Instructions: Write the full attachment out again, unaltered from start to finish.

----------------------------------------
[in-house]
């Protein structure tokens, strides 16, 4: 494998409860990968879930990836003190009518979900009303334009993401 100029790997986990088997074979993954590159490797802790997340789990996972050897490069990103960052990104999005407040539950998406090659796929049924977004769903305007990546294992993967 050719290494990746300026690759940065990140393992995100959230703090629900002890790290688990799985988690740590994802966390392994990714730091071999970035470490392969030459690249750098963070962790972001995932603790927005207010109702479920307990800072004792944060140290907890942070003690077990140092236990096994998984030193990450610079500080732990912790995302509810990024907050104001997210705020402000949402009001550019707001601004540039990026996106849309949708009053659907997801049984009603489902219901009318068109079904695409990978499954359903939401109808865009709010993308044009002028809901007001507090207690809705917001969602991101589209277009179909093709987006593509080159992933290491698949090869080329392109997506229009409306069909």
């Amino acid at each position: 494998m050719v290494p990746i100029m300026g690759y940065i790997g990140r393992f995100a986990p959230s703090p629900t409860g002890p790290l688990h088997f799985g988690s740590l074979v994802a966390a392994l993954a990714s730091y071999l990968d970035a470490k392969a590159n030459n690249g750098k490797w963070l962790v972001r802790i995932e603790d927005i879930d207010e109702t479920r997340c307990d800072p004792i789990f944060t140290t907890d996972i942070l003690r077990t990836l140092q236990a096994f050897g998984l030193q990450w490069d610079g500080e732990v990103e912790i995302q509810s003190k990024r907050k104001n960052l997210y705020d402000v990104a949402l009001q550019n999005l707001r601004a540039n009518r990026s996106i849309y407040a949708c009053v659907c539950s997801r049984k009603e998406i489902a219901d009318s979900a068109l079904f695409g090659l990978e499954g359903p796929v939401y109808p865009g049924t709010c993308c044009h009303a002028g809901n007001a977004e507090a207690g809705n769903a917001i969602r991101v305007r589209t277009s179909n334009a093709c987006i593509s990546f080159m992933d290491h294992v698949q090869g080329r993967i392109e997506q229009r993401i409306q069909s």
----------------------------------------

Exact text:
[in-house]
């Protein structure tokens, strides 16, 4: 494998409860990968879930990836003190009518979900009303334009993401 100029790997986990088997074979993954590159490797802790997340789990996972050897490069990103960052990104999005407040539950998406090659796929049924977004769903305007990546294992993967 050719290494990746300026690759940065990140393992995100959230703090629900002890790290688990799985988690740590994802966390392994990714730091071999970035470490392969030459690249750098963070962790972001995932603790927005207010109702479920307990800072004792944060140290907890942070003690077990140092236990096994998984030193990450610079500080732990912790995302509810990024907050104001997210705020402000949402009001550019707001601004540039990026996106849309949708009053659907997801049984009603489902219901009318068109079904695409990978499954359903939401109808865009709010993308044009002028809901007001507090207690809705917001969602991101589209277009179909093709987006593509080159992933290491698949090869080329392109997506229009409306069909």
């Amino acid at each position: 494998m050719v290494p990746i100029m300026g690759y940065i790997g990140r393992f995100a986990p959230s703090p629900t409860g002890p790290l688990h088997f799985g988690s740590l074979v994802a966390a392994l993954a990714s730091y071999l990968d970035a470490k392969a590159n030459n690249g750098k490797w963070l962790v972001r802790i995932e603790d927005i879930d207010e109702t479920r997340c307990d800072p004792i789990f944060t140290t907890d996972i942070l003690r077990t990836l140092q236990a096994f050897g998984l030193q990450w490069d610079g500080e732990v990103e912790i995302q509810s003190k990024r907050k104001n960052l997210y705020d402000v990104a949402l009001q550019n999005l707001r601004a540039n009518r990026s996106i849309y407040a949708c009053v659907c539950s997801r049984k009603e998406i489902a219901d009318s979900a068109l079904f695409g090659l990978e499954g359903p796929v939401y109808p865009g049924t709010c993308c044009h009303a002028g809901n007001a977004e507090a207690g809705n769903a917001i969602r991101v305007r589209t277009s179909n334009a093709c987006i593509s990546f080159m992933d290491h294992v698949q090869g080329r993967i392109e997506q229009r993401i409306q069909s």